In September 2004, when the Governors approved £1.5bn 10-year contract with Siemens, they were told it would deliver, on average, guaranteed annual savings of £35.2m for 10 years. But by April 2006 the corporation estimated that annual savings from the contract would be £21.8m.
Edward Leigh MP, Chairman of the Committee of Public Accounts, today said, “The BBC’s approach to the contract has been distinctly second rate. This is not the first time BBC Governors have been given inexact figures when asked to approve spending on major projects. The BBC must make sure that all of its future business cases are subject to robust quality assurance.
“None of this inspires confidence in the BBC’s ability to negotiate and manage large-scale commercial contracts. The BBC’s arguments for resisting full independent audit scrutiny by the National Audit Office are looking increasingly threadbare.”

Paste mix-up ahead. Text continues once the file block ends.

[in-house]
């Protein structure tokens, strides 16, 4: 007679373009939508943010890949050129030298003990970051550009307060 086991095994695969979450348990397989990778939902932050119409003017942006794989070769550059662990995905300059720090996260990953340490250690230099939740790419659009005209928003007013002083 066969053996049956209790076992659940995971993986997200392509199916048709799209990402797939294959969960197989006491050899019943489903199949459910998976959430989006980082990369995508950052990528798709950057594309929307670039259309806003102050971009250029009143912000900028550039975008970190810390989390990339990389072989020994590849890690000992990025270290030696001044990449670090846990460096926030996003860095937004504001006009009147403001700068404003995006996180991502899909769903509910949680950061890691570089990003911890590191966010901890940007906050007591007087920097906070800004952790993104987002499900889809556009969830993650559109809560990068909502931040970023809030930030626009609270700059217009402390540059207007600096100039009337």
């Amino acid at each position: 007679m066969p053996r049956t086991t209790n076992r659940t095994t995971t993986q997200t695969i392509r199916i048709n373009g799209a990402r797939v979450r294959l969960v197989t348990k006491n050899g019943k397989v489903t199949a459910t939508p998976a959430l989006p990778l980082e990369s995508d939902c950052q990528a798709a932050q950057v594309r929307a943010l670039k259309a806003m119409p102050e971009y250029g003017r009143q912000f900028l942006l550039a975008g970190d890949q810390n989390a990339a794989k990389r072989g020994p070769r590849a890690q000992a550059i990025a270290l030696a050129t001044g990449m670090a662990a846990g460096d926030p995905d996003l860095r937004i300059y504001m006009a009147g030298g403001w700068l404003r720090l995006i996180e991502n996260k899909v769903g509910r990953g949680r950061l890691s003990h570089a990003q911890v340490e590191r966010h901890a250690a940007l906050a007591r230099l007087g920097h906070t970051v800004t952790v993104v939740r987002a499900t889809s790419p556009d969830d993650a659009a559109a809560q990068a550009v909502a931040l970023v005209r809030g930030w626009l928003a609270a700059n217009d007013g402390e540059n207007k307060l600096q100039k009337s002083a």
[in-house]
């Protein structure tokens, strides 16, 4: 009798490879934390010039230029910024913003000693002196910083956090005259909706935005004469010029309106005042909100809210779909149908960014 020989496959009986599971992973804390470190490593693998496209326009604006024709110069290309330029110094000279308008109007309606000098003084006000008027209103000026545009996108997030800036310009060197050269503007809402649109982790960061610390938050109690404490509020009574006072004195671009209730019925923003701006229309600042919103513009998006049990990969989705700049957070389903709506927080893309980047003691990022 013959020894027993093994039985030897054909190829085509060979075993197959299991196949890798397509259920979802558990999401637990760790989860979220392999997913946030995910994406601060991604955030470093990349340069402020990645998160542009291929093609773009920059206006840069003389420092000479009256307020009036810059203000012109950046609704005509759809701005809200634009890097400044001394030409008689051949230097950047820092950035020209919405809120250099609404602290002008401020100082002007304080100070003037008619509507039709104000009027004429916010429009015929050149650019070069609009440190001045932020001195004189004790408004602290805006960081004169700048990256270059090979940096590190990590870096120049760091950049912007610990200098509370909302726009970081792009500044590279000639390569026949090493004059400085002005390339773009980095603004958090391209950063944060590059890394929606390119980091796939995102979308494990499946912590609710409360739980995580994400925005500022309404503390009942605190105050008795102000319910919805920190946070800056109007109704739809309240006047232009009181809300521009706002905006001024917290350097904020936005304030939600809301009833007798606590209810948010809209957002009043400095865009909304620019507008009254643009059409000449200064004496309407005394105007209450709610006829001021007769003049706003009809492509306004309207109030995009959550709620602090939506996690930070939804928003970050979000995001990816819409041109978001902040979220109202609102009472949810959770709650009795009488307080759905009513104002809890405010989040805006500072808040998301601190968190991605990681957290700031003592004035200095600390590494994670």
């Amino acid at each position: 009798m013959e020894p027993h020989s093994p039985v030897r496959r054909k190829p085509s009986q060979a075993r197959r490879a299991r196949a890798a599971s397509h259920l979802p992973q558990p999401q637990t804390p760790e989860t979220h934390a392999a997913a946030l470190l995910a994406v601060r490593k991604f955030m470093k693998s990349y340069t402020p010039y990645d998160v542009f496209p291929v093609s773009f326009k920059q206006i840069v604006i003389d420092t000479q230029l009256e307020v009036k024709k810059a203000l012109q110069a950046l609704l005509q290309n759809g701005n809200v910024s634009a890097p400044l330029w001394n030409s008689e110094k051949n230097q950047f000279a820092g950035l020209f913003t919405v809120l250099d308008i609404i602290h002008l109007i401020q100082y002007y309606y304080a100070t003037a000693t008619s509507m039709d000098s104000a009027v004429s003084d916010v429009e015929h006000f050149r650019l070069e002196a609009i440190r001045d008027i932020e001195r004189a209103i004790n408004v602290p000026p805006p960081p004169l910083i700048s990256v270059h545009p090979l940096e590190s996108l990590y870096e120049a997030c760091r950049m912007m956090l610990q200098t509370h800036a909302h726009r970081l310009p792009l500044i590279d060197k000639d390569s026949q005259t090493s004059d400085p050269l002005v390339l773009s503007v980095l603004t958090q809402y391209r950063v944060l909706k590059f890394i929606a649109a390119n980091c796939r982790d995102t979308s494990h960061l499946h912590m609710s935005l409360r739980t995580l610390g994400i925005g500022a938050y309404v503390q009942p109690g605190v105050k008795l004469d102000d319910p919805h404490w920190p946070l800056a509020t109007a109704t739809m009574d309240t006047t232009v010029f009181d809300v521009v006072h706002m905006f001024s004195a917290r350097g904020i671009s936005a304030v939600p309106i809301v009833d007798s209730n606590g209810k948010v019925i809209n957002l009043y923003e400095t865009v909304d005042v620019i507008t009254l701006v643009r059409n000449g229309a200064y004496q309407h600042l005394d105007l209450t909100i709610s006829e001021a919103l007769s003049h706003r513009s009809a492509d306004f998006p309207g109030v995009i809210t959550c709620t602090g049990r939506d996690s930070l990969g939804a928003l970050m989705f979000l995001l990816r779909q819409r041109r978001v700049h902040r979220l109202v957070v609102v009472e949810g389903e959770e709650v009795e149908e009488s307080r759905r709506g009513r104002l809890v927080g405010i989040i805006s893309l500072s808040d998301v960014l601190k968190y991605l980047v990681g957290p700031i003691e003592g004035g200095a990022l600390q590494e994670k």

A spokesman for the BBC said the National Audit Office had already highlighted the fact that total savings under the contract could not, in practice, be guaranteed. “That the savings made so far, while substantial, are not fully in line with the figures reported to the Governors in September 2004, and that the use of the term 'guaranteed savings' was inexact. This error was accepted and acknowledged by the BBC in July last year.”
The BBC’s Board of Governors had already begun to act on the NAO's recommendations for strengthening performance management and an internal review has commenced to ensure these issues are being addressed, the spokesman said.
In its first year, the contract did save £22m and the BBC now says the contract will make up the shortfall by saving around £40m a year.
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